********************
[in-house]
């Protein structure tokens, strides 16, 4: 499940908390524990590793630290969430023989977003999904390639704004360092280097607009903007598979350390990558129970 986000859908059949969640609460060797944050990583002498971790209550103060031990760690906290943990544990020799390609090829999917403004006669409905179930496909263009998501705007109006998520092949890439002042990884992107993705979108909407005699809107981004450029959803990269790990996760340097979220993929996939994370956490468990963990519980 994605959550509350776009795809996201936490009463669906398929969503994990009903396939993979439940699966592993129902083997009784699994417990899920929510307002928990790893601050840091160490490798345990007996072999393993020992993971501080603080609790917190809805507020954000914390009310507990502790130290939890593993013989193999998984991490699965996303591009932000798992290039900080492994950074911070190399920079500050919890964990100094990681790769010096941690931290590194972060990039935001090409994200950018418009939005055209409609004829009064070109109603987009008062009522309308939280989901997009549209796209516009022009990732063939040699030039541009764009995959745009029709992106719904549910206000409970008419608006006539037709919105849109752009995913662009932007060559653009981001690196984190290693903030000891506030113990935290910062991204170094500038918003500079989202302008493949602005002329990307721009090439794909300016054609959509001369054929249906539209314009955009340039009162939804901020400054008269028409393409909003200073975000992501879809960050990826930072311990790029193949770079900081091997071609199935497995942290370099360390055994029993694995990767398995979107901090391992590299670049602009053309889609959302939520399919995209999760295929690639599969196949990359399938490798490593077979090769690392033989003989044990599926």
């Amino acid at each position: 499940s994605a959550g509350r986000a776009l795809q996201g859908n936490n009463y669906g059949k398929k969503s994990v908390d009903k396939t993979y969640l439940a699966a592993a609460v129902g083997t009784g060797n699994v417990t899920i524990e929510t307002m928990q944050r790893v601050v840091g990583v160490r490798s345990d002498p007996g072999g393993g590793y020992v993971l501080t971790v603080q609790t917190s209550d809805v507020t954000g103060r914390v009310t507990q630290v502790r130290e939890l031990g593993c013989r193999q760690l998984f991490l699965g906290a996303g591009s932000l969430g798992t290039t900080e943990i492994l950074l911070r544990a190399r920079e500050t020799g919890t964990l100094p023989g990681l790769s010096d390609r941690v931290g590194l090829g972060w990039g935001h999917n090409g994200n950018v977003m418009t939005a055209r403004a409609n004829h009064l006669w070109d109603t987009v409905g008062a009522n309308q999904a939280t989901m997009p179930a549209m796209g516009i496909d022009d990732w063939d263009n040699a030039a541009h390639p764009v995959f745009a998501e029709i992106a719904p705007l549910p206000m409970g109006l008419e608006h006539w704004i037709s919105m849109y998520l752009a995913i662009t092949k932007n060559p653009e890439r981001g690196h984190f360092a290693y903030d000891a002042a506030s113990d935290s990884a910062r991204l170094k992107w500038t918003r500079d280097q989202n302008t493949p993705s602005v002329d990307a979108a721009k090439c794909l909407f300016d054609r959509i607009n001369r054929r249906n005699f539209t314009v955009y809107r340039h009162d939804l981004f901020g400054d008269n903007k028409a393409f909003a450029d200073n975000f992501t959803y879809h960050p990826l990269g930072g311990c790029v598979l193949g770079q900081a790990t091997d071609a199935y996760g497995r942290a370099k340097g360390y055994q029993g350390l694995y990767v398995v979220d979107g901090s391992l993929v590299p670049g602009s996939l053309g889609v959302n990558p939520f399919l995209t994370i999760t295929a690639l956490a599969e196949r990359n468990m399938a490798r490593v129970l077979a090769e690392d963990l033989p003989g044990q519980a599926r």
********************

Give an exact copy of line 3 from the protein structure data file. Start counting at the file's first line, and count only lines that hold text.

């Amino acid at each position: 499940s994605a959550g509350r986000a776009l795809q996201g859908n936490n009463y669906g059949k398929k969503s994990v908390d009903k396939t993979y969640l439940a699966a592993a609460v129902g083997t009784g060797n699994v417990t899920i524990e929510t307002m928990q944050r790893v601050v840091g990583v160490r490798s345990d002498p007996g072999g393993g590793y020992v993971l501080t971790v603080q609790t917190s209550d809805v507020t954000g103060r914390v009310t507990q630290v502790r130290e939890l031990g593993c013989r193999q760690l998984f991490l699965g906290a996303g591009s932000l969430g798992t290039t900080e943990i492994l950074l911070r544990a190399r920079e500050t020799g919890t964990l100094p023989g990681l790769s010096d390609r941690v931290g590194l090829g972060w990039g935001h999917n090409g994200n950018v977003m418009t939005a055209r403004a409609n004829h009064l006669w070109d109603t987009v409905g008062a009522n309308q999904a939280t989901m997009p179930a549209m796209g516009i496909d022009d990732w063939d263009n040699a030039a541009h390639p764009v995959f745009a998501e029709i992106a719904p705007l549910p206000m409970g109006l008419e608006h006539w704004i037709s919105m849109y998520l752009a995913i662009t092949k932007n060559p653009e890439r981001g690196h984190f360092a290693y903030d000891a002042a506030s113990d935290s990884a910062r991204l170094k992107w500038t918003r500079d280097q989202n302008t493949p993705s602005v002329d990307a979108a721009k090439c794909l909407f300016d054609r959509i607009n001369r054929r249906n005699f539209t314009v955009y809107r340039h009162d939804l981004f901020g400054d008269n903007k028409a393409f909003a450029d200073n975000f992501t959803y879809h960050p990826l990269g930072g311990c790029v598979l193949g770079q900081a790990t091997d071609a199935y996760g497995r942290a370099k340097g360390y055994q029993g350390l694995y990767v398995v979220d979107g901090s391992l993929v590299p670049g602009s996939l053309g889609v959302n990558p939520f399919l995209t994370i999760t295929a690639l956490a599969e196949r990359n468990m399938a490798r490593v129970l077979a090769e690392d963990l033989p003989g044990q519980a599926r």